Morton, Moser represent push for inclusion of female leaders in Black Hole
Hannah Libby | Staff Writer
The Mason Black Hole Leaders, a group known for its fiery representation of school spirit, has been leaving a section of the Comets in the dark.
A few Mason senior girls have made their voices heard following the selection of the 2019-2020 all-male Black Hole leaders this past month. They believe there has been a pattern of 5 male leaders picking only male replacements, this tradition, they say leaves no room for female leaders to join.
Senior Bethany Moser is one of the girls frustrated by the continued tradition of the all-male spirit leaders. Moser says she’s a frequent attendee at the Mason girls’ and guys’ athletic events, and she wishes that she could sit in the front row at all sporting events to cheer her heart out.
“A lot of the guys are uncomfortable with going to certain female sporting events,” Moser said. “For instance, last year I went to every girl’s volleyball game, and not only did the boys not attend often, but when they did, they sat in the back.”
Even though Moser supports the current leaders’ variety of attendances so far, she believes that her peers would be much more likely to attend a variety of events and get rowdy if they felt like they were better represented in the front row.
“It would make a lot more sense if there was a girl that was representing the [Black Hole] at the events the guys can’t make or feel uncomfortable going to,” Moser said. “Those girls want people cheering in the front row too.”
Senior Reagan Morton, another constant female presence at the Comet’s sporting events, had a similar perspective but questioned the value of her and Moser’s personal impact on the future.
“I feel like it’s been so hard for girls to infiltrate the leaders,” Morton said. “It shouldn’t have to be a burden. And it sucks but we’re seniors and we’ll be gone in a year, so yeah it’s frustrating, but I feel like there’s not much we can do as of right now.”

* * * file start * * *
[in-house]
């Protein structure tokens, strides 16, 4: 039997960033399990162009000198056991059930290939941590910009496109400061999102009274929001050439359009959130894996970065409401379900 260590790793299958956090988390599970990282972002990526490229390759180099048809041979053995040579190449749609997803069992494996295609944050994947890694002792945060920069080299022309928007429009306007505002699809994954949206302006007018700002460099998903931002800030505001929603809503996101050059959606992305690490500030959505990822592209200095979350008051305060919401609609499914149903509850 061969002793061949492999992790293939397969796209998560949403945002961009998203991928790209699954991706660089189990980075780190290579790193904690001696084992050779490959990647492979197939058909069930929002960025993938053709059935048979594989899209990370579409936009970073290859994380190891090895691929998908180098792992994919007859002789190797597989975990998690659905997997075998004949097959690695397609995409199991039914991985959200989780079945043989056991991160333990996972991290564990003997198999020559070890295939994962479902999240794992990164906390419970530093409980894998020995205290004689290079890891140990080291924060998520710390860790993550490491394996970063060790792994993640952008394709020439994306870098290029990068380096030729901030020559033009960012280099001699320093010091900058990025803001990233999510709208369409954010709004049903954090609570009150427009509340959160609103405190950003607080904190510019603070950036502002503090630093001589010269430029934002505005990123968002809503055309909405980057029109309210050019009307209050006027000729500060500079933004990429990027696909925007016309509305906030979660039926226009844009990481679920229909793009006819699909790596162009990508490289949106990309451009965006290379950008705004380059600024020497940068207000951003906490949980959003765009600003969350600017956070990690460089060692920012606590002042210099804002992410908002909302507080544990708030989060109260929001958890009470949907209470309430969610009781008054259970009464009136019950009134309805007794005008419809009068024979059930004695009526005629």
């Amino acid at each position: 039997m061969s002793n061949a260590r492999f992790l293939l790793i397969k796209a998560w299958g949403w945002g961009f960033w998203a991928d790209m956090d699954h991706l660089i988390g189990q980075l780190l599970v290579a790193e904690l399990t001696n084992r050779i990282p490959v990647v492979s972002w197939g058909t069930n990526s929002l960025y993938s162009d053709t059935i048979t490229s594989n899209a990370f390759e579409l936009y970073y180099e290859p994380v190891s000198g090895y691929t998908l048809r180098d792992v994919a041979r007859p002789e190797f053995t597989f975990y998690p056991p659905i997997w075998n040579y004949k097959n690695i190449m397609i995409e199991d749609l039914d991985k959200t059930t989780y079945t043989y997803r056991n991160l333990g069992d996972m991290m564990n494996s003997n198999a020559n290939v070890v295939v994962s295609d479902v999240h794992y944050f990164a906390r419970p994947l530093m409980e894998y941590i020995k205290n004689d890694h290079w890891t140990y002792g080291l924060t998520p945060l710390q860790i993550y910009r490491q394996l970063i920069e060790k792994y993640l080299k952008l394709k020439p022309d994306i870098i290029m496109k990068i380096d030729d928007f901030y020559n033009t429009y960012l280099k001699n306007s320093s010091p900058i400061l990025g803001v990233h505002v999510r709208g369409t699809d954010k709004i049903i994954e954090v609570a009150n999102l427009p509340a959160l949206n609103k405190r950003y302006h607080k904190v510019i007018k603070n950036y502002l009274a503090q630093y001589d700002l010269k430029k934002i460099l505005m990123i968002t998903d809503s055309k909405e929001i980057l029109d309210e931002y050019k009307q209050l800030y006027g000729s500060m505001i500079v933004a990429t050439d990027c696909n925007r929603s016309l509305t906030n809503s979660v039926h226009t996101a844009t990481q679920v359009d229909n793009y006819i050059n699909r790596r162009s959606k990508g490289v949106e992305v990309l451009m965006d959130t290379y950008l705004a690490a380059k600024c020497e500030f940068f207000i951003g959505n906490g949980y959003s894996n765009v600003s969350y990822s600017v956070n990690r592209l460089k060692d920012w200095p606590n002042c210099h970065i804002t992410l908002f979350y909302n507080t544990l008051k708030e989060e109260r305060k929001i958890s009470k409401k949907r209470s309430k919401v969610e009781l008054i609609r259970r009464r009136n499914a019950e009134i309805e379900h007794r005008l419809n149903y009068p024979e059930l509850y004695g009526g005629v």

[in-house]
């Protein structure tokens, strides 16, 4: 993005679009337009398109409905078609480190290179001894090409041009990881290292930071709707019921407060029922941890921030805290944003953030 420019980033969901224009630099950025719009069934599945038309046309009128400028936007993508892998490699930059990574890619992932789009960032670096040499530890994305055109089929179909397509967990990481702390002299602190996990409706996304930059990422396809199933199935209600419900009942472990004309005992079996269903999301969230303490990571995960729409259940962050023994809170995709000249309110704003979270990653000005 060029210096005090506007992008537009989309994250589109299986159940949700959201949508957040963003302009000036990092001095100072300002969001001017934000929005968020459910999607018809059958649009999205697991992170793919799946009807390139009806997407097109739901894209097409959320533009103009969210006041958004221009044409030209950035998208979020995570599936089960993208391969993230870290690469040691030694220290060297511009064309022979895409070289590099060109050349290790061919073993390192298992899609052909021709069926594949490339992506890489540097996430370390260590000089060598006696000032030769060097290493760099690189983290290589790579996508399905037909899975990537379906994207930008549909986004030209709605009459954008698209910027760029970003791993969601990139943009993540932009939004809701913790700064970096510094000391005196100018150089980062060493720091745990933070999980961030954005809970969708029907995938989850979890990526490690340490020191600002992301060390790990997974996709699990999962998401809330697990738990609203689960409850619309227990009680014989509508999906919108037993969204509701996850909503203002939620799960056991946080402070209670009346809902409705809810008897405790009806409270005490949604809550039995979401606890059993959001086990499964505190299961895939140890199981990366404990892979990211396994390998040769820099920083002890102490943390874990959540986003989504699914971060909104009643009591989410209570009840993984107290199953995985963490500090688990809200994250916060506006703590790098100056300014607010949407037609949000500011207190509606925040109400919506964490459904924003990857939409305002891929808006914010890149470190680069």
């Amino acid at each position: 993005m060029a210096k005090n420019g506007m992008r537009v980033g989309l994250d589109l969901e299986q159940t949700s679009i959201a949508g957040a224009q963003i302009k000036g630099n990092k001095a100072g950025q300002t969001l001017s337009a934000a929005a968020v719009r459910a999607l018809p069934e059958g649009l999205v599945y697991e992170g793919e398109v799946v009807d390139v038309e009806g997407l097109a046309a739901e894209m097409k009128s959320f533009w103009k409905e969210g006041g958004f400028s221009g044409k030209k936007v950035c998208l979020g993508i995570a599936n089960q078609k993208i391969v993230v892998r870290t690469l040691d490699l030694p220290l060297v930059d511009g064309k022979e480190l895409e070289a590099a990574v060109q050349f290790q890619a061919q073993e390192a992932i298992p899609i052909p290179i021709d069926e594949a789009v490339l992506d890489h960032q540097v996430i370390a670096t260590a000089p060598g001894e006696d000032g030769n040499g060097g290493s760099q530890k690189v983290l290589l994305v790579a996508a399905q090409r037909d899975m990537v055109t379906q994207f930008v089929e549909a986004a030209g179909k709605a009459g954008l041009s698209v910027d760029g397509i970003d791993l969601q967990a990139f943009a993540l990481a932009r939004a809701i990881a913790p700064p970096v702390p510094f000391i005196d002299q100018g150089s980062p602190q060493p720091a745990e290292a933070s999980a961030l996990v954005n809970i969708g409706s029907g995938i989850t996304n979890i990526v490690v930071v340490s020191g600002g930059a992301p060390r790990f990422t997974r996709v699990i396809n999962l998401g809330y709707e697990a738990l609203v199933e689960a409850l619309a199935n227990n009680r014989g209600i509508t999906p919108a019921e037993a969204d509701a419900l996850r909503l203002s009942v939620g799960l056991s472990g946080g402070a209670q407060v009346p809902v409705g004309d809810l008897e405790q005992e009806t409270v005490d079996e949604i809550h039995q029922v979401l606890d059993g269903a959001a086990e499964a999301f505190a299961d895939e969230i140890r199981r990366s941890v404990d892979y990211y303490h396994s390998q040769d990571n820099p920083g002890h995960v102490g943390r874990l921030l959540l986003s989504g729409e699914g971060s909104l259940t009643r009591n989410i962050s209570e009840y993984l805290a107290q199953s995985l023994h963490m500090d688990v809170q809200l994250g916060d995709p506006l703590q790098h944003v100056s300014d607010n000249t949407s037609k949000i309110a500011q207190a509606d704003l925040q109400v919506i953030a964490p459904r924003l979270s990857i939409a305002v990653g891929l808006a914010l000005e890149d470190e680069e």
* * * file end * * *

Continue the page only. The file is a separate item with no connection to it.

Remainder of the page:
Moser and Morton both were interested in joining the leadership section and said their frustration has grown as they have attempted to become a catalyst for girls wanting to be a part of this section in the future.
“There shouldn’t even be a conversation about it,” Moser said. “That’s what upsets me the most, that we have to approach this issue at all.”
Assistant Principal Amy Hull believes a lot more can be accomplished if students speak up and has shown her support in the past when the rejected girls made a twitter page dedicated to their pursuit of comet spirit.
“Even though they are not an official club or activity,” Hull said, “I don’t disagree that it should and could be looked at this time.”
Ms. Hull also explained the tradition is that the former leaders pick five senior replacements every year. Senior Mason Black Hole leader Ben Damge clarified that to his knowledge there wasn’t any gender bias guiding the decisions for this year’s leaders from the former leaders or the current ones.
“The leaders last year picked Max Bird and me and allowed him to pick some other people they thought would be great leaders,’’ Damge said. “It wasn’t us trying to exclude anyone, we just picked the people we thought would be hype.”
Senior Black Hole leader Max Bird described his game plan for picking leaders next year and tried to emphasize the importance of reliability with leaders. As an athlete himself, he knows what he likes to see in a crowd.
“This year [we’re] just looking for juniors that come to all the games and are really involved in cheering,” Bird said.“[We’ll] pick people who are really passionate about the games, girl or guy.”
Hull has shown her support of guys and girls aspiring to be Mason Black Hole leaders in the future. She hopes students will step up and make themselves heard if this is something they feel passionate about.
“I support the [Black Hole] leaders and think they do a wonderful job every year,” Hull said.“But if this is something students feel strongly
Photo by Riley Johansen.